In October, the 2013 Nobel Peace Prize was awarded to the Organisation for the Prohibition of Chemical Weapons “for its extensive efforts to eliminate chemical weapons.” To learn more about the implications of this occasion, we speak to Simon Palamar, research assistant with CIGI’s Global Security Program.
CIGI: What is the Organisation for the Prohibition of Chemical Weapons (OPCW)?
Simon Palamar: The OPCW is a multilateral body formed in 1997. The simplest way to think about it is to understand that it’s the technical secretariat, and implements the goals, of the Chemical Weapons Convention, which is a multilateral arms control treaty that came into force in that same year. If you join the Convention, you pay dues to keep the secretariat running. It’s a very independent organization, which is important politically.
The Convention prohibits countries from producing, stockpiling and using chemical weapons. These are specifically defined in the Convention, but broadly speaking it includes choking agents such as chlorine gas, blister agents like mustard gas and, in the context of Syria, nerve agents such as sarin. The most important part of the OPCW’s work is verification, whereby it inspects decommissioned chemical weapon facilities to ensure they’re not being used to make weapons or precursors. The OPCW does other important work as well, such as assisting countries to develop defence against chemical weapons, but verification remains the key focus.
In the context of the 2013 Nobel Peace Prize, the most important thing the OPCW is doing is inspecting all of the facilities that the Syrian government declared as a location of chemical weapon and precursor production, to ensure what the Syrian government says on paper matches reality. Over the next year, the OPCW won’t actually be destroying chemical weapons — another party will — but it will verify, supervise and provide expertise; essentially, they will manage the process.
CIGI: How do you think OPCW will be affected by the honour of receiving the 2013 Nobel Peace Prize?
Palamar: There are a few reasons — cynical and political, as well as practical — to think that the OPCW won’t be affected by winning the Nobel Peace Prize.
In recent years there’s been a lot of criticism that the prize has been devalued due to the transparent political reasons for the committee’s choices, and it’s hard to disagree with this argument. Many might look at the Nobel Peace Prize and say that unfortunately, the committee has sullied it. That’s not necessarily my opinion, but this discussion is out there.
US President Jimmy Carter won in 2003 — not to say that he isn’t deserving of the honour — but this was also the same year that George W. Bush invaded Iraq, and it was seen as a rebuke of American policy. In 2009, Barack Obama won the prize after being in office for eight months. Although Obama had accomplished very little by that point, the Nobel committee stated, after the fact, that Obama had done “extraordinary” work in arms control for his vision of a nuclear free world. While Obama did sign the New Strategic Arms Reduction Treaty deal with Russia, which is a very important agreement, other American presidents have perhaps done more. Ronald Reagan sat down with Mikhail Gorbachev and Richard Nixon had the Strategic Arms Limitation Talks, and so forth — there is a long list of US presidents that signed arms agreements that didn't win Nobel Peace Prizes. Many looked at Obama’s prize and said it’s simply the committee’s rebuke of George W. Bush’s policies. Indeed, some of Obama’s critics would argue that he’s undeserving given America’s drone policy.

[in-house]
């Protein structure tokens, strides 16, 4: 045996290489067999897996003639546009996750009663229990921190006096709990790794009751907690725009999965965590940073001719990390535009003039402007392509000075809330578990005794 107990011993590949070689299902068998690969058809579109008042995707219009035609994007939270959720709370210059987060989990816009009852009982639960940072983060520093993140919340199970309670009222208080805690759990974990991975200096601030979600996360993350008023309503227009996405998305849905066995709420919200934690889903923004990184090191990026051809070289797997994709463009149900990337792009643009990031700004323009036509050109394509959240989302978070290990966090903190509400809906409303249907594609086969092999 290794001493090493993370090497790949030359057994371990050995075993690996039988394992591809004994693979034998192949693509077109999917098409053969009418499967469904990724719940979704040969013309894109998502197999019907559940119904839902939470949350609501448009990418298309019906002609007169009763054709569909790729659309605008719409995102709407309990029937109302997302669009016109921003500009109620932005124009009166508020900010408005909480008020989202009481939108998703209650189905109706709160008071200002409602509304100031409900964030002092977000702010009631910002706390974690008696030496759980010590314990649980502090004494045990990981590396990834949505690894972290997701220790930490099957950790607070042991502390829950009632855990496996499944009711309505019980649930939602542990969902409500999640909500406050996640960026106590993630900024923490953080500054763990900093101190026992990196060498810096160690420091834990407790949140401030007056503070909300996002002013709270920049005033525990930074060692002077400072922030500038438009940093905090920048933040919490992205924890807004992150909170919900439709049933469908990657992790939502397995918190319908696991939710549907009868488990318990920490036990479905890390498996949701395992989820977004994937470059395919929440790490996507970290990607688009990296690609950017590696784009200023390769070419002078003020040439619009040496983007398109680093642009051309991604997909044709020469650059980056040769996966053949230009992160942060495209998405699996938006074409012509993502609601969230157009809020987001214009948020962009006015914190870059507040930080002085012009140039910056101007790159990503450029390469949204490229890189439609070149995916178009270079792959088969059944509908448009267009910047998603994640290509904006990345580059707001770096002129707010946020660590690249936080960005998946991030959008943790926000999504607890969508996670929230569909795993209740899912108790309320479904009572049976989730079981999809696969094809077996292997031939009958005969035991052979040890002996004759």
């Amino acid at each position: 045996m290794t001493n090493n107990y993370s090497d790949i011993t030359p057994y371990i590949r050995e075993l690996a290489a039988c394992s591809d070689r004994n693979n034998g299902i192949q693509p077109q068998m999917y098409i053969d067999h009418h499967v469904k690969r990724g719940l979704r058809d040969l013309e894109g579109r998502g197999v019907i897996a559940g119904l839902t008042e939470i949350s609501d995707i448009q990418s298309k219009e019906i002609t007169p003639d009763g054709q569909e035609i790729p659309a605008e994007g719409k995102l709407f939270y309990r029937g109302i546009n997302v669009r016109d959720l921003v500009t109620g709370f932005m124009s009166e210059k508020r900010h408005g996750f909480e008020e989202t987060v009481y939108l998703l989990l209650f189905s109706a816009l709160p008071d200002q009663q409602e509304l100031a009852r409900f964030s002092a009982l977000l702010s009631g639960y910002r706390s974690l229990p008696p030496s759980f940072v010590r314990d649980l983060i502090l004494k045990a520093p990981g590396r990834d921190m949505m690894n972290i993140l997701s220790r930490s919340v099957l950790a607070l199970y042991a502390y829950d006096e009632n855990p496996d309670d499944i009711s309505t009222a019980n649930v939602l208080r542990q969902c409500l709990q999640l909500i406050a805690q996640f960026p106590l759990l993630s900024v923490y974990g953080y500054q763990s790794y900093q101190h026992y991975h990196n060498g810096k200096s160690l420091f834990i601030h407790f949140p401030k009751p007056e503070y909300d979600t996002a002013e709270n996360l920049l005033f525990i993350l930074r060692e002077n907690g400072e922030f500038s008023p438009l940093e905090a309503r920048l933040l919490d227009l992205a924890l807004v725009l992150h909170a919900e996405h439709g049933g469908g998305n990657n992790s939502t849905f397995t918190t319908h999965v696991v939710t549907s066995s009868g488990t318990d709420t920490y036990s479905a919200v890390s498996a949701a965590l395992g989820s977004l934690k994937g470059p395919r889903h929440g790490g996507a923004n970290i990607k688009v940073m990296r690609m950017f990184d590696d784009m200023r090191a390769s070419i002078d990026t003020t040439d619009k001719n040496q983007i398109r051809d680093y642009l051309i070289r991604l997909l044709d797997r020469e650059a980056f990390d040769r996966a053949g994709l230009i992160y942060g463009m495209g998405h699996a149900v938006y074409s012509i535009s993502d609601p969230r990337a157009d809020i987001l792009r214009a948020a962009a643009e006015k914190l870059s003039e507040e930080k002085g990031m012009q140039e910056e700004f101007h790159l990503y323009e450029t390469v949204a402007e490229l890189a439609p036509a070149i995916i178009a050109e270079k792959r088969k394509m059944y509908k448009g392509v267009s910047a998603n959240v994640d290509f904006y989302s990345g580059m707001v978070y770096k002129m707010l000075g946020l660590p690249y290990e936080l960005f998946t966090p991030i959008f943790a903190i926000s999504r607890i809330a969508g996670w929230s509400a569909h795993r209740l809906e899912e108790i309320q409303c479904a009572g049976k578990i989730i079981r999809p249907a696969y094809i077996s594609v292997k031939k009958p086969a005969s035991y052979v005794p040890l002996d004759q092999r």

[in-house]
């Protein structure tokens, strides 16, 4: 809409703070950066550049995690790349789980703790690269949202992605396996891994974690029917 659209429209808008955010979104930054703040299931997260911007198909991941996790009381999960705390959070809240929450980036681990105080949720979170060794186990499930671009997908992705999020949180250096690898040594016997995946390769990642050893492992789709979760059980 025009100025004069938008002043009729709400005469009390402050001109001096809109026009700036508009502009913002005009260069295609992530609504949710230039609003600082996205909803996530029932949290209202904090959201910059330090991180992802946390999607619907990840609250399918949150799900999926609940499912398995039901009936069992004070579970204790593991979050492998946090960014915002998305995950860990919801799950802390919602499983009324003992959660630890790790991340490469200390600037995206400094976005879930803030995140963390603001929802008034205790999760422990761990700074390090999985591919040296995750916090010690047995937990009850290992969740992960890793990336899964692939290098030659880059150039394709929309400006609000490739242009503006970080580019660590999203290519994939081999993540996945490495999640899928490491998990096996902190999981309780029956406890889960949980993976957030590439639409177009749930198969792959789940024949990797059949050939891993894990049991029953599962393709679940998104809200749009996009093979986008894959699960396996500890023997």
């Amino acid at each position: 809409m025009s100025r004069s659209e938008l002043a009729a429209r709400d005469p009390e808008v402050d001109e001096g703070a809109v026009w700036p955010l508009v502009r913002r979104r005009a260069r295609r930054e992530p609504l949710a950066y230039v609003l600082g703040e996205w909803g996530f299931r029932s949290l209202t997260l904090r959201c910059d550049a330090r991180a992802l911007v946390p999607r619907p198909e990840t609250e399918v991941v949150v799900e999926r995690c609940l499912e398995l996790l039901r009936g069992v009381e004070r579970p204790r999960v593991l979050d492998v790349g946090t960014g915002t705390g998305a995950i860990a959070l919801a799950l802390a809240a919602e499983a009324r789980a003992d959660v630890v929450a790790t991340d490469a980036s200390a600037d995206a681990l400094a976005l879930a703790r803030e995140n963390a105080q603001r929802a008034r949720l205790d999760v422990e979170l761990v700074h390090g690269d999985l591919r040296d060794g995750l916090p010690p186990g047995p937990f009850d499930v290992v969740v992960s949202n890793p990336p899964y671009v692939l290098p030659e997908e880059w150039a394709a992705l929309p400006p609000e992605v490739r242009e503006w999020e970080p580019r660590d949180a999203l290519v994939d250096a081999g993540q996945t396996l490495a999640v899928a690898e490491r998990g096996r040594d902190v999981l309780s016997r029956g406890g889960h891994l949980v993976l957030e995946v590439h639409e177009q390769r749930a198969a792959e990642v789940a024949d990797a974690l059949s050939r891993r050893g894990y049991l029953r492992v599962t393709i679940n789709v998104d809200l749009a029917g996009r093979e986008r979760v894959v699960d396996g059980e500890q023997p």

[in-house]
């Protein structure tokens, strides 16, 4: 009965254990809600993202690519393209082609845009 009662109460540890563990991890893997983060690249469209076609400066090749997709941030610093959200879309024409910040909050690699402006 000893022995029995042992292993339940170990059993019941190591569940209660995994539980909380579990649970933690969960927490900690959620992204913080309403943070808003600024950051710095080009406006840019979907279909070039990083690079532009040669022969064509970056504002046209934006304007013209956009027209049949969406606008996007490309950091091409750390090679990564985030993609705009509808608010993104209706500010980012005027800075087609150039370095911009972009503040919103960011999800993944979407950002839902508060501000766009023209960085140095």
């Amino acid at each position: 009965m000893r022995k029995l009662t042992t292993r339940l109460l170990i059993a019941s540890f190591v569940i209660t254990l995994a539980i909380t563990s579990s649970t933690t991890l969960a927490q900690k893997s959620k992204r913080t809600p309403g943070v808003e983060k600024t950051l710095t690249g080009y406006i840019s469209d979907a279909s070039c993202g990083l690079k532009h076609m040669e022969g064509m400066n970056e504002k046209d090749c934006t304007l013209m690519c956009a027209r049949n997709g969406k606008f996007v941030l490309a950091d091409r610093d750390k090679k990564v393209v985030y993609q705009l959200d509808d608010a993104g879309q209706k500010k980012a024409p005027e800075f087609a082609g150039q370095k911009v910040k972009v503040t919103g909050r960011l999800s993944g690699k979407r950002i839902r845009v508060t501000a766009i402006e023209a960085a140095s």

Now we can look at the OPCW getting the prize for 2013 and its genesis in US Secretary of State John Kerry inadvertently giving the Syrian government a way out of its predicament by offhandedly suggesting that the US would avoid bombing Syria if it gave up its chemical weapons. Some might say that this is just another rebuke — this time of Obama’s preferred policy of taking military action against Syria.
The OPCW is a professional apolitical organization and they’re responsible for the difficult task of supervising and dismantling a chemical weapons program and stockpile in a war zone where no one can guarantee their safety. OPCW inspectors have already verified that the Syrian government has disabled their critical production and chemical mixing equipment, but there is still a long road ahead. The OPCW will have to supervise and verify that the Syrian chemical weapon arsenal makes it safely out of the country to Albania, Scandinavia, or wherever they settle on for their final destruction.